MIAMI
12/31/2013 10:00 am ET Updated Jan 23, 2014

Miami Still Has To Remind People Not To Fire Guns On New Year's Eve

Most people celebrate New Year's with Champagne and the hope of getting lucky at midnight.

In Miami, the mayor and pop star Pitbull still have to remind folks that firing guns into the air is bad. That's because the city has only made it two consecutive years without someone being injured by a stray bullet from celebratory gunfire.

"We are making an appeal to the residents of the city of Miami, Miami-Dade County, and South Florida to abstain from using guns on New Year's Eve," said mayor Tomas Regalado.

He stood next to a poster on which Pitbull's face hovered above a bullet. "One bullet kills the party," it read.

The area's history with accidental New Year's Eve shootings isn't great. Minutes into 2010, a 6-year-old Italian boy was dining with his family in the Design District when he was struck by a stray bullet. The boy survived, spending months in the hospital, but the incident generated headlines around the world.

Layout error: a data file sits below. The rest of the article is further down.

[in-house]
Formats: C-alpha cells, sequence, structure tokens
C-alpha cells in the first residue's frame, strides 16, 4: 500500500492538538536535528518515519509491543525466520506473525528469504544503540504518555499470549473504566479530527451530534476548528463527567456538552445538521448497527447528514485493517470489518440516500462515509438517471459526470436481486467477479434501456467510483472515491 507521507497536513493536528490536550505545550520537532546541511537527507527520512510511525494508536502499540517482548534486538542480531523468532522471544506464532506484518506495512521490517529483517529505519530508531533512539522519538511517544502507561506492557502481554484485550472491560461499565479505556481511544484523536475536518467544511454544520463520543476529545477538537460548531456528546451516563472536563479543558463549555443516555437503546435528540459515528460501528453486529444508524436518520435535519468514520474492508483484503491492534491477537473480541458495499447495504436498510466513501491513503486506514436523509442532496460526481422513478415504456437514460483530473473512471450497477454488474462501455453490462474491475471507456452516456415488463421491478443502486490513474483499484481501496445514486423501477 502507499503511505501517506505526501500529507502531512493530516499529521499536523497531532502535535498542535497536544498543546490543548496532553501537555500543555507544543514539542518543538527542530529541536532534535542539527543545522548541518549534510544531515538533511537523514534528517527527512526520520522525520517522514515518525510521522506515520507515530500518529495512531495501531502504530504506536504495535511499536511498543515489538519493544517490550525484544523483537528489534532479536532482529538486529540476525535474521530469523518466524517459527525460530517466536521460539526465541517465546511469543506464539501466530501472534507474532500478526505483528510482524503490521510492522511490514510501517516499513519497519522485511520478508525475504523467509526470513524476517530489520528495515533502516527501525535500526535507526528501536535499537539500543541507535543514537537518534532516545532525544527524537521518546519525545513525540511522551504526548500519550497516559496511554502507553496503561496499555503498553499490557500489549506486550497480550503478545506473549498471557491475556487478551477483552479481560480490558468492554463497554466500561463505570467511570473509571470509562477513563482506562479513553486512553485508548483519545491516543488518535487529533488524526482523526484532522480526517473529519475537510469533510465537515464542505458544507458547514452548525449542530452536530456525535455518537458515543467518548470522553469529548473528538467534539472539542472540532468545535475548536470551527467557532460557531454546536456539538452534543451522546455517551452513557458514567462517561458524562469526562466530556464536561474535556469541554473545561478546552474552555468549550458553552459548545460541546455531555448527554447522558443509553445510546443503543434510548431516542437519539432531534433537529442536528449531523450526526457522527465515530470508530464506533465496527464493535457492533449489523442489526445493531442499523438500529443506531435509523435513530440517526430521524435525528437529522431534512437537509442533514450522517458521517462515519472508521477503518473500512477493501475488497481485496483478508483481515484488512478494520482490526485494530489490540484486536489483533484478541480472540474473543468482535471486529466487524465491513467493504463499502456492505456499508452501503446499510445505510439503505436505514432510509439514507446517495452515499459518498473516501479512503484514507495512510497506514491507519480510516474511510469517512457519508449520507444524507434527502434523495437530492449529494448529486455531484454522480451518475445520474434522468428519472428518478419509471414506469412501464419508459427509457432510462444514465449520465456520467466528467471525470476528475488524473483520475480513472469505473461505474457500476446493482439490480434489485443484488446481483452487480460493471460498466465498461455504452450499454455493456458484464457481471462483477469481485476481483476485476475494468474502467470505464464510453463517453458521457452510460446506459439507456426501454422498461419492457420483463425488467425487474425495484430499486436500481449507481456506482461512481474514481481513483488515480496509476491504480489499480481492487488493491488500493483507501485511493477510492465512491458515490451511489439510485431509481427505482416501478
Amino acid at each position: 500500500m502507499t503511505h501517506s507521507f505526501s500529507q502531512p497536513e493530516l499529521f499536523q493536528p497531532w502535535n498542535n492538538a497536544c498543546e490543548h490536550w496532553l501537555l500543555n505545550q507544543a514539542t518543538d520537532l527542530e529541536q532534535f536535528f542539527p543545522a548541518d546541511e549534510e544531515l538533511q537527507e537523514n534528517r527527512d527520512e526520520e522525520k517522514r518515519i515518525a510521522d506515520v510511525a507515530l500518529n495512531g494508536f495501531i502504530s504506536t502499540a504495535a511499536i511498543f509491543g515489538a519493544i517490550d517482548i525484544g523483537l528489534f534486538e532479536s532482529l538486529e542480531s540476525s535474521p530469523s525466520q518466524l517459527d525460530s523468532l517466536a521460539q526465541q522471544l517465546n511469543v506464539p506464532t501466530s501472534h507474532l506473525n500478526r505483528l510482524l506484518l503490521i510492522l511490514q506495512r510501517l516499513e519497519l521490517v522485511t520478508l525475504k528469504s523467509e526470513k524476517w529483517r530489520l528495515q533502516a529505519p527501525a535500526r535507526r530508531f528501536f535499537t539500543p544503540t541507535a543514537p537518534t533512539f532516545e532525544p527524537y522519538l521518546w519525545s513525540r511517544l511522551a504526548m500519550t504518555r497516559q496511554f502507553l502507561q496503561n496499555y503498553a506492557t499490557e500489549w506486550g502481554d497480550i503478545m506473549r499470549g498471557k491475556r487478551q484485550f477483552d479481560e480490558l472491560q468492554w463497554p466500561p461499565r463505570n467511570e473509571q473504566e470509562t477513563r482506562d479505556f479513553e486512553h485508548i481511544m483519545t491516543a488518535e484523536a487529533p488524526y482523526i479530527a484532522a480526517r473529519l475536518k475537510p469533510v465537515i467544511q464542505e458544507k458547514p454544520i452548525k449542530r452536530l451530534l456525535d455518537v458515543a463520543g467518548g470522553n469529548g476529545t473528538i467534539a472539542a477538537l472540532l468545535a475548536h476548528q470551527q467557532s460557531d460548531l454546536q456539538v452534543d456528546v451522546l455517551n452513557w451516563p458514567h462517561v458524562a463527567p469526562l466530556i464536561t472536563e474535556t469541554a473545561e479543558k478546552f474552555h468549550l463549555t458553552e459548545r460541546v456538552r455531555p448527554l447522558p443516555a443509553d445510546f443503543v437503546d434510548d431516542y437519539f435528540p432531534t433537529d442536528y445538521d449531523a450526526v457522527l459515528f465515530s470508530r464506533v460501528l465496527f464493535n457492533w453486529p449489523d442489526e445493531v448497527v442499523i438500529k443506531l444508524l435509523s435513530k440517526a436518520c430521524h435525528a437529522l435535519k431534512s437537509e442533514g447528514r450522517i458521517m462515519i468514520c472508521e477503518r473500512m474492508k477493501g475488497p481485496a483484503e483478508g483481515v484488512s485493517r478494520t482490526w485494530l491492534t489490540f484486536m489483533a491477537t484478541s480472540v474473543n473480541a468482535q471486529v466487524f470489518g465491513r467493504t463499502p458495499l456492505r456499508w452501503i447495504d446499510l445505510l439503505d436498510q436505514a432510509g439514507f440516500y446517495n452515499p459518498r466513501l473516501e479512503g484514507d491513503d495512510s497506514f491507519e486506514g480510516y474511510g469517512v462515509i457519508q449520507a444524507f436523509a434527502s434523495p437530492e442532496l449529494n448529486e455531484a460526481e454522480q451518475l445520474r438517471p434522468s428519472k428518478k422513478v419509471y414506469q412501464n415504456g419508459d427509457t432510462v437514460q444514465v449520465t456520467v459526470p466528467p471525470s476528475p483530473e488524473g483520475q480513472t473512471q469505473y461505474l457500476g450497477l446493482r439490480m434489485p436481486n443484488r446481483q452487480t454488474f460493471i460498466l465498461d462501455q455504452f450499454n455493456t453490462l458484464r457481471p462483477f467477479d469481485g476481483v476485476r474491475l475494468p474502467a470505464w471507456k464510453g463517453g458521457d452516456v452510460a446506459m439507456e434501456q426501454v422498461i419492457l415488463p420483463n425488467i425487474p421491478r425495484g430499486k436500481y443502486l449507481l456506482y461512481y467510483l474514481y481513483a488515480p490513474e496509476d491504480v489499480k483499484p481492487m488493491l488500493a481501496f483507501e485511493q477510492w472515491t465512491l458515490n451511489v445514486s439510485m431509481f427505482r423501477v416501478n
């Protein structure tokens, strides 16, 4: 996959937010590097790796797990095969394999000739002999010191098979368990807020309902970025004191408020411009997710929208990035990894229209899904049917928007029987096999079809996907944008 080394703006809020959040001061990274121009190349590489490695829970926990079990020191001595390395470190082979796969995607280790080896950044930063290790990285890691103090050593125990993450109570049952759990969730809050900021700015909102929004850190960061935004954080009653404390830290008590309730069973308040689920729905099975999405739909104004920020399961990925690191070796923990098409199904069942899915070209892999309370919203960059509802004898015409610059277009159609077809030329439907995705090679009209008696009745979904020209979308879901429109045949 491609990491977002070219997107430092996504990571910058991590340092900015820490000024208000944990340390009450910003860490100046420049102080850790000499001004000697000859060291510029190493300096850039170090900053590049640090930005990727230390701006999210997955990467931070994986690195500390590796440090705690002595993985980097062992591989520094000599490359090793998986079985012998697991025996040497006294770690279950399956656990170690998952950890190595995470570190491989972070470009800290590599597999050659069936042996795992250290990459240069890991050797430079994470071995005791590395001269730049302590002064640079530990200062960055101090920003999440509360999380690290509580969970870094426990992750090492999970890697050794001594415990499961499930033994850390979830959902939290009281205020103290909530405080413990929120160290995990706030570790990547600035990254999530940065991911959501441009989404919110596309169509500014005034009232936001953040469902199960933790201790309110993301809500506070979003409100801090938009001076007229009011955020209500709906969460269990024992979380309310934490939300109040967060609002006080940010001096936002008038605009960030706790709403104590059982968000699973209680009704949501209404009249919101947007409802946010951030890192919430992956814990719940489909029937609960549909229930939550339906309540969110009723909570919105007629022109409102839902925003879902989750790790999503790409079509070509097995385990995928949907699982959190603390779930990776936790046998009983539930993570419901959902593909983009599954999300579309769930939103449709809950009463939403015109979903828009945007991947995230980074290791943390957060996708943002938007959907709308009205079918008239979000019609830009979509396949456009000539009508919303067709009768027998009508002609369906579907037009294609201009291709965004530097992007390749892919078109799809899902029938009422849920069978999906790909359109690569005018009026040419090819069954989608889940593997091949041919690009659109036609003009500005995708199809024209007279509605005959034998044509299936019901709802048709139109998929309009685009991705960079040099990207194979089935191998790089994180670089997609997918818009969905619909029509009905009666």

Others have been killed. In 2008, an 11-year-old boy was shot to death in Opa-locka when his uncle fired a gun into a couch in celebration, not realizing the boy was behind it.

The previous year, a father of five was killed in West Little River when a bullet fell on the top of his head.

And on the last night of 2006, a 69-year-old Plantation man was killed when struck by a gunfire from an assault rifle.

"Those bullets that come up in the air will come down," cautioned Miami-Dade County Commissioner Audrey Edmonson on Monday.

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